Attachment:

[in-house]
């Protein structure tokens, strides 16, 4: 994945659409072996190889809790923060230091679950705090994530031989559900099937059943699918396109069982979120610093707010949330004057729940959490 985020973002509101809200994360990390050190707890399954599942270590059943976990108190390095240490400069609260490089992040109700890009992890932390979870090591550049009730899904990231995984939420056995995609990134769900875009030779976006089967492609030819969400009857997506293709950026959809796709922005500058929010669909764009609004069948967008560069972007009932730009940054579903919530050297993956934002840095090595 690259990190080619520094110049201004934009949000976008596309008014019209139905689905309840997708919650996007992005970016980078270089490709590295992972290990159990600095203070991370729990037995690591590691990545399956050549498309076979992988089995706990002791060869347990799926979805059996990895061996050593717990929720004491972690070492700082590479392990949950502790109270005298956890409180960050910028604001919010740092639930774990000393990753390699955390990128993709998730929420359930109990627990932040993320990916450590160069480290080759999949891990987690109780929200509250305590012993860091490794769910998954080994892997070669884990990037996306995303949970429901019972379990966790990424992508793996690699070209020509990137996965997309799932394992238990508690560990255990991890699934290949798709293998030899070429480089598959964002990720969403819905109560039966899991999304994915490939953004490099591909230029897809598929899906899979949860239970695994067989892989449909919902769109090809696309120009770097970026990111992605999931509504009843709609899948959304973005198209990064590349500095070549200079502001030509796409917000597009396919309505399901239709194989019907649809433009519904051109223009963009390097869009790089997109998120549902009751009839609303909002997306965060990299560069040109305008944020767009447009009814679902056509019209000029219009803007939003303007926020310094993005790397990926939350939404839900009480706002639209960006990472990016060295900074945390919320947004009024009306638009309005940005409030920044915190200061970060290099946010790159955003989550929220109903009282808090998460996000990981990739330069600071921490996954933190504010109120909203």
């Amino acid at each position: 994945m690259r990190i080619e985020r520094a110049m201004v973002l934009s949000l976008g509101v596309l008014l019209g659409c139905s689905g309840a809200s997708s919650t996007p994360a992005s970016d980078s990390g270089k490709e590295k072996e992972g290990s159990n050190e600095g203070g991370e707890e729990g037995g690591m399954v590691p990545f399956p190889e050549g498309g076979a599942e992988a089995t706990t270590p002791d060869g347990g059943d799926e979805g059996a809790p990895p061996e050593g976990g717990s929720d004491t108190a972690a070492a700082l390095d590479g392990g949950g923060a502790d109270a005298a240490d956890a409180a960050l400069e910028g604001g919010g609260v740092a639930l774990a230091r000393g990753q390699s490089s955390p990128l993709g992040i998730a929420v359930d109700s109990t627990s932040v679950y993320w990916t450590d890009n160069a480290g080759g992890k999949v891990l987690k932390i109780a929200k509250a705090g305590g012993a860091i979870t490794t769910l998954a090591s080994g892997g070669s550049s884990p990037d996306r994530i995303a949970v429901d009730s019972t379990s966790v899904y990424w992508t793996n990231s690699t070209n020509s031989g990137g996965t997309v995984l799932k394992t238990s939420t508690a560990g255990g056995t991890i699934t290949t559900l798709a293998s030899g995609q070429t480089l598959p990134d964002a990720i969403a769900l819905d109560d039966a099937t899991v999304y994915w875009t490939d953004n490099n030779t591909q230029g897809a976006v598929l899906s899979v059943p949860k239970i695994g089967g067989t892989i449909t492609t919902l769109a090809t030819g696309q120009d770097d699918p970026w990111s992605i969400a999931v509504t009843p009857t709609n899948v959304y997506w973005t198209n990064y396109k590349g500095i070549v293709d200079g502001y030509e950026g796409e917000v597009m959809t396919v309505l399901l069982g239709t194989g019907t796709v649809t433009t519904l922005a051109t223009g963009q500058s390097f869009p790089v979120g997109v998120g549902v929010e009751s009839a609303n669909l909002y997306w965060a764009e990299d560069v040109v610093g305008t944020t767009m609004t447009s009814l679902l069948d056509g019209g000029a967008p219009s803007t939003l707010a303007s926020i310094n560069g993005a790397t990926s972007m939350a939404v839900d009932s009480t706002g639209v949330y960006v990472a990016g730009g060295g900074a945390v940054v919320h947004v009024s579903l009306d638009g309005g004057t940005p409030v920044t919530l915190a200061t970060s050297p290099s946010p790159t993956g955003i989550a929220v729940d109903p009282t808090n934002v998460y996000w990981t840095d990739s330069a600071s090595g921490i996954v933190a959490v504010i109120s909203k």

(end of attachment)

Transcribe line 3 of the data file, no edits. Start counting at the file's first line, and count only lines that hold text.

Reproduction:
């Amino acid at each position: 994945m690259r990190i080619e985020r520094a110049m201004v973002l934009s949000l976008g509101v596309l008014l019209g659409c139905s689905g309840a809200s997708s919650t996007p994360a992005s970016d980078s990390g270089k490709e590295k072996e992972g290990s159990n050190e600095g203070g991370e707890e729990g037995g690591m399954v590691p990545f399956p190889e050549g498309g076979a599942e992988a089995t706990t270590p002791d060869g347990g059943d799926e979805g059996a809790p990895p061996e050593g976990g717990s929720d004491t108190a972690a070492a700082l390095d590479g392990g949950g923060a502790d109270a005298a240490d956890a409180a960050l400069e910028g604001g919010g609260v740092a639930l774990a230091r000393g990753q390699s490089s955390p990128l993709g992040i998730a929420v359930d109700s109990t627990s932040v679950y993320w990916t450590d890009n160069a480290g080759g992890k999949v891990l987690k932390i109780a929200k509250a705090g305590g012993a860091i979870t490794t769910l998954a090591s080994g892997g070669s550049s884990p990037d996306r994530i995303a949970v429901d009730s019972t379990s966790v899904y990424w992508t793996n990231s690699t070209n020509s031989g990137g996965t997309v995984l799932k394992t238990s939420t508690a560990g255990g056995t991890i699934t290949t559900l798709a293998s030899g995609q070429t480089l598959p990134d964002a990720i969403a769900l819905d109560d039966a099937t899991v999304y994915w875009t490939d953004n490099n030779t591909q230029g897809a976006v598929l899906s899979v059943p949860k239970i695994g089967g067989t892989i449909t492609t919902l769109a090809t030819g696309q120009d770097d699918p970026w990111s992605i969400a999931v509504t009843p009857t709609n899948v959304y997506w973005t198209n990064y396109k590349g500095i070549v293709d200079g502001y030509e950026g796409e917000v597009m959809t396919v309505l399901l069982g239709t194989g019907t796709v649809t433009t519904l922005a051109t223009g963009q500058s390097f869009p790089v979120g997109v998120g549902v929010e009751s009839a609303n669909l909002y997306w965060a764009e990299d560069v040109v610093g305008t944020t767009m609004t447009s009814l679902l069948d056509g019209g000029a967008p219009s803007t939003l707010a303007s926020i310094n560069g993005a790397t990926s972007m939350a939404v839900d009932s009480t706002g639209v949330y960006v990472a990016g730009g060295g900074a945390v940054v919320h947004v009024s579903l009306d638009g309005g004057t940005p409030v920044t919530l915190a200061t970060s050297p290099s946010p790159t993956g955003i989550a929220v729940d109903p009282t808090n934002v998460y996000w990981t840095d990739s330069a600071s090595g921490i996954v933190a959490v504010i109120s909203k």